Rapper Subhas Nair gets 6 weeks’ jail for trying to promote feelings of ill will between groups , Latest Singapore News - The New Paper
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Rapper Subhas Nair gets 6 weeks’ jail for trying to promote feelings of ill will between groups

Local rapper Subhas Nair was handed a six-week jail sentence on Tuesday over four counts of trying to promote feelings of ill will between different racial and religious groups in Singapore.

The musician, whose full name is Subhas Govin Prabhakar Nair, 31, had earlier claimed trial before District Judge Shaiffudin Saruwan convicted him of all four charges in July.

The first charge centred on a video by City Revival Church founder Jaime Wong and social media influencer Joanna Theng.

The two women had made remarks linking the gay pride movement to Satan.

Nair responded to the video, posting a message on Instagram on July 25, 2020, stating: “If two Malay Muslims made a video promoting Islam and saying the kinds of hateful things these Chinese Christians said, ISD (Internal Security Department) would have been at the door before they even hit ‘upload’.”

He removed the post on Nov 2, 2020.

In their submissions, Deputy Public Prosecutors Suhas Malhotra and Jordon Li said the obvious message behind Nair’s post is that Malay Muslims are “targeted” by the authorities, while Chinese Christians get “preferential treatment”.

On the first day of his trial on March 21, 2023, Nair, who is represented by lawyer Suang Wijaya, admitted he had posted messages which the prosecution described as inflammatory comments on race and religion.

But Nair denied he had done so in an attempt to promote ill will between different racial and religious groups in Singapore.

He also testified that the video by the two women contained “hate speech”, adding: “We need to admonish statements like these.”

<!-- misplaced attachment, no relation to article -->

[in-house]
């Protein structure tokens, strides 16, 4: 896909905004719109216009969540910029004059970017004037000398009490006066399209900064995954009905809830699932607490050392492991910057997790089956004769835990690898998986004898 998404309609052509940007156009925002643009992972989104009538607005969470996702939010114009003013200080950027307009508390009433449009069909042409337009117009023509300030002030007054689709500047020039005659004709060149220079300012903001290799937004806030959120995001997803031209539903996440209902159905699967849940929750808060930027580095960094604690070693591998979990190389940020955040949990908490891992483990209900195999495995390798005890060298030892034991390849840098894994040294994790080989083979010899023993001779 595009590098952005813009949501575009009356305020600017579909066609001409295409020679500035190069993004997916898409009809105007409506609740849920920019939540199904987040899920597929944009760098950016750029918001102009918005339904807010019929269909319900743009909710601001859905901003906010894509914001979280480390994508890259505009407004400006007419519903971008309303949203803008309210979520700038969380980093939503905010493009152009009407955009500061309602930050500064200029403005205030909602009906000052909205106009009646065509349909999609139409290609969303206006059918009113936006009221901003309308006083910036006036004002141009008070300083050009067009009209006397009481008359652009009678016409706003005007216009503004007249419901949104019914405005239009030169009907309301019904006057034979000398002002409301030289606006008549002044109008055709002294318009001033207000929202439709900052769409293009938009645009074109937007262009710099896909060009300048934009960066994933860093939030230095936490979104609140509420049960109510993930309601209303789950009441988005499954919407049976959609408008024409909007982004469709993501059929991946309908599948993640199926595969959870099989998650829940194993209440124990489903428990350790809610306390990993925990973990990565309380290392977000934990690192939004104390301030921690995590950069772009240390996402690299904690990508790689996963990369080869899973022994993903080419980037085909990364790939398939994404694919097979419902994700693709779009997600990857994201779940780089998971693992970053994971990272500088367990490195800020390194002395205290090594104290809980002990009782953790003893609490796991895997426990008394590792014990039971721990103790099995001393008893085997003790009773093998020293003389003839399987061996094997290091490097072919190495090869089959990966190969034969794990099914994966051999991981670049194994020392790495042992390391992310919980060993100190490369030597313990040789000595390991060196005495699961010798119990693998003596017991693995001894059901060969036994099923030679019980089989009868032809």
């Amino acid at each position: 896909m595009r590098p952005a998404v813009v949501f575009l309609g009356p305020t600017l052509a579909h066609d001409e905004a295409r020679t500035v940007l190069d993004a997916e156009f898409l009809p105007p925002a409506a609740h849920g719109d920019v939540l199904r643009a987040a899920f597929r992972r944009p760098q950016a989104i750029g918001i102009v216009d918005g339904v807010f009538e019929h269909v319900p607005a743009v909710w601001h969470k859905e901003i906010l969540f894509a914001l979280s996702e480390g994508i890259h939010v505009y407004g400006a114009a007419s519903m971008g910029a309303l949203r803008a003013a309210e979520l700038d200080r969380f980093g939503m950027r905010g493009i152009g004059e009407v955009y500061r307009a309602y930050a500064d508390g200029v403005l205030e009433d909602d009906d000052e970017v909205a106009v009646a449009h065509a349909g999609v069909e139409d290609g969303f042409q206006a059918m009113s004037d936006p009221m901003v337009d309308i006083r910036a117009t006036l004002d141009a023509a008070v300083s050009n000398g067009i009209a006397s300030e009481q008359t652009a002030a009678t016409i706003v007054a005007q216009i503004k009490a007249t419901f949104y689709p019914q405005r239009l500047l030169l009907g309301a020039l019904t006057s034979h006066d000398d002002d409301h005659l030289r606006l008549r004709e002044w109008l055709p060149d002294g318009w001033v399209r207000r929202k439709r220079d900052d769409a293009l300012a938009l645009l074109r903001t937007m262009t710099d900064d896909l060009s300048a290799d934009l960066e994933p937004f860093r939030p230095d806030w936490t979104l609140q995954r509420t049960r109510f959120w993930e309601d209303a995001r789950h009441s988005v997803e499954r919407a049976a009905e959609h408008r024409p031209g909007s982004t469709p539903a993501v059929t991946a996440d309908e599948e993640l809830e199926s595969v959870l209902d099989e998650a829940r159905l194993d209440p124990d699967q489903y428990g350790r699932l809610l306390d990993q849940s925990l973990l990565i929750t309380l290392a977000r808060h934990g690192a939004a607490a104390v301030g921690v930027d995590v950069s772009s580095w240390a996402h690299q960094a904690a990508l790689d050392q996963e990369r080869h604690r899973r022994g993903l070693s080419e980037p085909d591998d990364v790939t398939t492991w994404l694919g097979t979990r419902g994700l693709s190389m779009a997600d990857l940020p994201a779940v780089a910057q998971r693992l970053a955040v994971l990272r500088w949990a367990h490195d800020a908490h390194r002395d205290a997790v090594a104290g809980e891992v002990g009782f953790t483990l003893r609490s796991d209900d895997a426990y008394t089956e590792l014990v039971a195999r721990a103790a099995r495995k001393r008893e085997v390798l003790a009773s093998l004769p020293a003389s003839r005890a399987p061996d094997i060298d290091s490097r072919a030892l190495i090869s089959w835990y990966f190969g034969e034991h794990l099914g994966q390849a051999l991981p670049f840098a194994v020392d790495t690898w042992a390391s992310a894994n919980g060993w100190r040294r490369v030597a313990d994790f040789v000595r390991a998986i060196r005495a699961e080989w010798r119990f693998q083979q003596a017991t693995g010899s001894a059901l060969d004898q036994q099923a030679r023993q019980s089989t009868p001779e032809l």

The DPPs said his explanations were unbelievable, stressing that Nair had admitted during the trial that it was his decision to refer to Ms Wong and Ms Theng by their race and religion as identifiers.

The prosecutors added: “If his intent was indeed to admonish hate speech as he claimed in court, there was no reason to draw specific attention to the race and religion of the people using the hate speech.”

Nair’s second and third charges involved another Instagram post which was his response to a news article linked to a Mr Chan Jia Xing, then 27.

Mr Chan was initially accused of murdering Mr Satheesh Noel Gobidass, 31, at Orchard Towers in July 2019.

Mr Chan’s murder charge was later reduced to that of consorting with a person carrying an offensive weapon in a public place, and he was given a conditional warning in October 2020.

The case involving Mr Satheesh’s alleged killer Tan Sen Yang is pending.

Among other things, Nair had stated in his Instagram post: “Calling out racism and Chinese privilege, two-year conditional warning and smear campaign in the media.”

During the trial in March, DPP Malhotra said: “This post creates feelings of ill will between Chinese and Indians in Singapore... the accused’s post implied that the law enforcement authorities treat Indians far more severely than Chinese.”

But Nair testified that he did not intend to create enmity between the different races.

He told the court that he was instead commenting on the state of journalism here after an unnamed news platform asked Mr Chan about his baby following his conditional warning.

Nair had said in his Instagram post: “Do you actually think a brown person would get asked these type of questions?”

The DPPs said in their submissions that this Instagram post sought to advance the narrative that Singapore was “biased against the Indian community”.

The fourth charge was linked to a rap video featuring Nair that was posted on YouTube on July 29, 2019, which contained lyrics that were deemed offensive to Chinese people.

During the trial, Nair testified that the video was done in response to an advertisement which featured local actor Dennis Chew playing multiple roles, including that of an Indian man and a Malay woman.

He told the court that he wanted his rap video to convey the message that the advertisement was blatantly racist.

He added that the rap video was directed towards some Chinese, whom he said are racist.

Stressing that not all Chinese are racist, Nair said he wanted to end instances of “brownface” in Singapore.

Brownface is a social phenomenon, usually involving a light-skinned person pretending to be somebody of a different ethnicity who has a darker complexion.

DPP Malhotra said during the trial: “Had the accused displayed his offence to the advertisement in a temperate and dignified manner, no criminal offence would have been committed. Instead, the accused resorted to insulting and ridiculing Chinese people in general.”

On Tuesday, Mr Wijaya told the court that Nair maintains his position of not being guilty of the offences.

The lawyer also said his client intends to appeal against his conviction and sentence.

COURT & CRIMEcrimeRACE ISSUES